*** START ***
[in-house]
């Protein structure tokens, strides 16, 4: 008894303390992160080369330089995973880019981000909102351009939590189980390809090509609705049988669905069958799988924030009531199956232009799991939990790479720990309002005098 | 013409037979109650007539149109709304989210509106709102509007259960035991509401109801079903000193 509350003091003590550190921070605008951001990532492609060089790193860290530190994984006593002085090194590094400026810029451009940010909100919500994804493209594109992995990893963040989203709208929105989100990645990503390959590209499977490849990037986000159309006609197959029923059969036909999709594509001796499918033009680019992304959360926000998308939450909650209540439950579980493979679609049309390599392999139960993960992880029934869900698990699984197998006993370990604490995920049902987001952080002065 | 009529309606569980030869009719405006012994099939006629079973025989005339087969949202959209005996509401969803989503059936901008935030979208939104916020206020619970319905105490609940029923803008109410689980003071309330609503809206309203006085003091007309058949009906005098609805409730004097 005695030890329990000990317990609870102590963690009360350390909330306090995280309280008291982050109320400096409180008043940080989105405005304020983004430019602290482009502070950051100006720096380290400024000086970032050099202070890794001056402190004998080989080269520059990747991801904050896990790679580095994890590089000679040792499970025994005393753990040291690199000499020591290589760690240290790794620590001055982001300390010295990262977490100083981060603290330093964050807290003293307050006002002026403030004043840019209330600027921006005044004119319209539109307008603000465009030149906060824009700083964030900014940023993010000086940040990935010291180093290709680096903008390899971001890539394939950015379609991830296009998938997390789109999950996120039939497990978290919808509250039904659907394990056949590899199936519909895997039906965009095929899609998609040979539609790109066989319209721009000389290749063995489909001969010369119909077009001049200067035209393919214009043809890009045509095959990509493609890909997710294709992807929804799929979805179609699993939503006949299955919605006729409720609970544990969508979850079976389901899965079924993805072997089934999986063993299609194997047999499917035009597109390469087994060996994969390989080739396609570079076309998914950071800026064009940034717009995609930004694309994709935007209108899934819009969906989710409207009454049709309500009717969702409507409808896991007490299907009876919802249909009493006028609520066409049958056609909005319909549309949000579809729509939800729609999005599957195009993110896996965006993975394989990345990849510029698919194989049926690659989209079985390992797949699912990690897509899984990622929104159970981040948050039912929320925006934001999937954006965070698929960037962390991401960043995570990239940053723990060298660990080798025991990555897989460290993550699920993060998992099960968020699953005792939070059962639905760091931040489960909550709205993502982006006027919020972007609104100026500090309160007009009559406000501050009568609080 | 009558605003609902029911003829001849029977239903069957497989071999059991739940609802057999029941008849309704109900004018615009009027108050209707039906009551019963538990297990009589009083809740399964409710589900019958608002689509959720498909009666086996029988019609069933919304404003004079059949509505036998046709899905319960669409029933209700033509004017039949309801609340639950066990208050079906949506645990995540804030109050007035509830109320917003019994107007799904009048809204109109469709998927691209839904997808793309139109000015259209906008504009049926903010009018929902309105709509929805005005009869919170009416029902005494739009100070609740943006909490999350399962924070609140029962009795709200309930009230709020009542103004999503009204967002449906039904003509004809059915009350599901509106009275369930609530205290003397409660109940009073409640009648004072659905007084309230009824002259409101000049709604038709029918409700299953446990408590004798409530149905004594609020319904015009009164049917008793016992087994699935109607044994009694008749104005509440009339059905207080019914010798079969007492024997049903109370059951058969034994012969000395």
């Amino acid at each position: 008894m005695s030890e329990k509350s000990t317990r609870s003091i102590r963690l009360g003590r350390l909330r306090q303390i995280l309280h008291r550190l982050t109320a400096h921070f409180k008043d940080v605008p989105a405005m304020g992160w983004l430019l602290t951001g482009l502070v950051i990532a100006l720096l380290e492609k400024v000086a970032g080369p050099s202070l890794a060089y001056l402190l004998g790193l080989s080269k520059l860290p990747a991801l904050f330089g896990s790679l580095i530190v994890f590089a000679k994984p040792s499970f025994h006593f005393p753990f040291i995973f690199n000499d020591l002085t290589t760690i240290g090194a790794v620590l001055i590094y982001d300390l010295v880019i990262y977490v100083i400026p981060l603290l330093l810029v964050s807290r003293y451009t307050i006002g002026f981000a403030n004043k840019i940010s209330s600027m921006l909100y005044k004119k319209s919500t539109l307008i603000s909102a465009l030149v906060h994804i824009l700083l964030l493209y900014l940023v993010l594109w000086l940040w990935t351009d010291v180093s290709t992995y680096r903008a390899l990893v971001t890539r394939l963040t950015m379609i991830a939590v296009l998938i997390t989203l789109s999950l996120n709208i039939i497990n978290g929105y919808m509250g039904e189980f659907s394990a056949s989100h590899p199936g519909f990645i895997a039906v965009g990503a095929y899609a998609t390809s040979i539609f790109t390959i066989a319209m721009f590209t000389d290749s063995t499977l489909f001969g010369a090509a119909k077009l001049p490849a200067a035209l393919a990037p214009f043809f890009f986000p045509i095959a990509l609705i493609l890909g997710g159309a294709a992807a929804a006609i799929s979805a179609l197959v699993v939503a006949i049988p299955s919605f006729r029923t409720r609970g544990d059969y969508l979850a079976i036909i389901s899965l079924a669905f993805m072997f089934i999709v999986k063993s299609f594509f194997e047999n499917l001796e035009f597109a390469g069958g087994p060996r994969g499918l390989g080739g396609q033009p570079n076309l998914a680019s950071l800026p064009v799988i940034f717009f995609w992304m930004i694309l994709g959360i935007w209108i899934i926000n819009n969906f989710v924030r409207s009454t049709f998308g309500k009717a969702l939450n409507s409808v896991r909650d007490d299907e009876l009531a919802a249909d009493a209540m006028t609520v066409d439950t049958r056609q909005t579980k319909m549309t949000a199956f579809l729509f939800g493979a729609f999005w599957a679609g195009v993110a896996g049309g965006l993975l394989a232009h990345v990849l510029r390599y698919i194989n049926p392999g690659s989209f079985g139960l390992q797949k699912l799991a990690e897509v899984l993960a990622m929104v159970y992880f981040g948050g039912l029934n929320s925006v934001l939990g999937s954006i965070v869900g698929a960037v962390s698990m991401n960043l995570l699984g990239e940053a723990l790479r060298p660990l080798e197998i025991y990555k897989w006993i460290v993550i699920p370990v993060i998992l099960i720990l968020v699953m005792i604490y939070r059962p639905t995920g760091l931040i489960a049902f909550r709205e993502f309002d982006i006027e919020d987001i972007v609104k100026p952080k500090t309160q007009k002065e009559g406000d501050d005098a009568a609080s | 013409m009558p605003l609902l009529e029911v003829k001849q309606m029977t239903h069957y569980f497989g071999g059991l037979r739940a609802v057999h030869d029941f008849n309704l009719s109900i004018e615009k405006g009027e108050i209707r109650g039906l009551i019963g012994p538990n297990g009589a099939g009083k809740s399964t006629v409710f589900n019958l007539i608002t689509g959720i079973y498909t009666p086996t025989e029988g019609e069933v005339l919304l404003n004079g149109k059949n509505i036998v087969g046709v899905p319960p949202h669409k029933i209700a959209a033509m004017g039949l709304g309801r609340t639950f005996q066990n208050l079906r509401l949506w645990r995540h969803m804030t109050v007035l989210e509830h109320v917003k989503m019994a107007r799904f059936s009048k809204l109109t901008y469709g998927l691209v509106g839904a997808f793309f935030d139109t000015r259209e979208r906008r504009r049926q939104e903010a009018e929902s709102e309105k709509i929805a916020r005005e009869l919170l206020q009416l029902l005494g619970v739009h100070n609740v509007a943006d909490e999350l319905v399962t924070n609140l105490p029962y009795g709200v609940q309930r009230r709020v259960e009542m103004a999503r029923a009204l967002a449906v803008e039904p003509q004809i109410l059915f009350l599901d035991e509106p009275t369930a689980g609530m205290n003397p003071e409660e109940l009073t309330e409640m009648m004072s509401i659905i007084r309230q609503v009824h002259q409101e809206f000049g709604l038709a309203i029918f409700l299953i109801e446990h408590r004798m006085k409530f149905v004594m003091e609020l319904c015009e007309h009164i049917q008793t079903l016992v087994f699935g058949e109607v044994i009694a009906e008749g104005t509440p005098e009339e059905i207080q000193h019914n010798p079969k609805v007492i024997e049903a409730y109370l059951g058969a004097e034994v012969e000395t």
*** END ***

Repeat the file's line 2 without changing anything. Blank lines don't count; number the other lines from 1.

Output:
């Protein structure tokens, strides 16, 4: 008894303390992160080369330089995973880019981000909102351009939590189980390809090509609705049988669905069958799988924030009531199956232009799991939990790479720990309002005098 | 013409037979109650007539149109709304989210509106709102509007259960035991509401109801079903000193 509350003091003590550190921070605008951001990532492609060089790193860290530190994984006593002085090194590094400026810029451009940010909100919500994804493209594109992995990893963040989203709208929105989100990645990503390959590209499977490849990037986000159309006609197959029923059969036909999709594509001796499918033009680019992304959360926000998308939450909650209540439950579980493979679609049309390599392999139960993960992880029934869900698990699984197998006993370990604490995920049902987001952080002065 | 009529309606569980030869009719405006012994099939006629079973025989005339087969949202959209005996509401969803989503059936901008935030979208939104916020206020619970319905105490609940029923803008109410689980003071309330609503809206309203006085003091007309058949009906005098609805409730004097 005695030890329990000990317990609870102590963690009360350390909330306090995280309280008291982050109320400096409180008043940080989105405005304020983004430019602290482009502070950051100006720096380290400024000086970032050099202070890794001056402190004998080989080269520059990747991801904050896990790679580095994890590089000679040792499970025994005393753990040291690199000499020591290589760690240290790794620590001055982001300390010295990262977490100083981060603290330093964050807290003293307050006002002026403030004043840019209330600027921006005044004119319209539109307008603000465009030149906060824009700083964030900014940023993010000086940040990935010291180093290709680096903008390899971001890539394939950015379609991830296009998938997390789109999950996120039939497990978290919808509250039904659907394990056949590899199936519909895997039906965009095929899609998609040979539609790109066989319209721009000389290749063995489909001969010369119909077009001049200067035209393919214009043809890009045509095959990509493609890909997710294709992807929804799929979805179609699993939503006949299955919605006729409720609970544990969508979850079976389901899965079924993805072997089934999986063993299609194997047999499917035009597109390469087994060996994969390989080739396609570079076309998914950071800026064009940034717009995609930004694309994709935007209108899934819009969906989710409207009454049709309500009717969702409507409808896991007490299907009876919802249909009493006028609520066409049958056609909005319909549309949000579809729509939800729609999005599957195009993110896996965006993975394989990345990849510029698919194989049926690659989209079985390992797949699912990690897509899984990622929104159970981040948050039912929320925006934001999937954006965070698929960037962390991401960043995570990239940053723990060298660990080798025991990555897989460290993550699920993060998992099960968020699953005792939070059962639905760091931040489960909550709205993502982006006027919020972007609104100026500090309160007009009559406000501050009568609080 | 009558605003609902029911003829001849029977239903069957497989071999059991739940609802057999029941008849309704109900004018615009009027108050209707039906009551019963538990297990009589009083809740399964409710589900019958608002689509959720498909009666086996029988019609069933919304404003004079059949509505036998046709899905319960669409029933209700033509004017039949309801609340639950066990208050079906949506645990995540804030109050007035509830109320917003019994107007799904009048809204109109469709998927691209839904997808793309139109000015259209906008504009049926903010009018929902309105709509929805005005009869919170009416029902005494739009100070609740943006909490999350399962924070609140029962009795709200309930009230709020009542103004999503009204967002449906039904003509004809059915009350599901509106009275369930609530205290003397409660109940009073409640009648004072659905007084309230009824002259409101000049709604038709029918409700299953446990408590004798409530149905004594609020319904015009009164049917008793016992087994699935109607044994009694008749104005509440009339059905207080019914010798079969007492024997049903109370059951058969034994012969000395």